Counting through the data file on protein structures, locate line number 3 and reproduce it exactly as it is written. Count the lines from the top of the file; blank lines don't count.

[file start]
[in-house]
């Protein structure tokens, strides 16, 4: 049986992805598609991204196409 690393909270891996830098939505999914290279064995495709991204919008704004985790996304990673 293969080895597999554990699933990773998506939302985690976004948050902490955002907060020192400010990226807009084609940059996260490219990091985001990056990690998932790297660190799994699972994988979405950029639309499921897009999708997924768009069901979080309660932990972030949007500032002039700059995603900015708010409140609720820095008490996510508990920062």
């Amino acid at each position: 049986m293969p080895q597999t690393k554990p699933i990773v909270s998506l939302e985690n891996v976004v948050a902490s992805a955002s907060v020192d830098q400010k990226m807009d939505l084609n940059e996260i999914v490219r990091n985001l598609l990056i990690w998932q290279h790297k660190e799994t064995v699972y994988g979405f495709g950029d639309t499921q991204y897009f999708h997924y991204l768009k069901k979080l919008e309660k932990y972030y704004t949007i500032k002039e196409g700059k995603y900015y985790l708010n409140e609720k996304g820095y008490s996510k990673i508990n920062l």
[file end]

């Amino acid at each position: 049986m293969p080895q597999t690393k554990p699933i990773v909270s998506l939302e985690n891996v976004v948050a902490s992805a955002s907060v020192d830098q400010k990226m807009d939505l084609n940059e996260i999914v490219r990091n985001l598609l990056i990690w998932q290279h790297k660190e799994t064995v699972y994988g979405f495709g950029d639309t499921q991204y897009f999708h997924y991204l768009k069901k979080l919008e309660k932990y972030y704004t949007i500032k002039e196409g700059k995603y900015y985790l708010n409140e609720k996304g820095y008490s996510k990673i508990n920062l």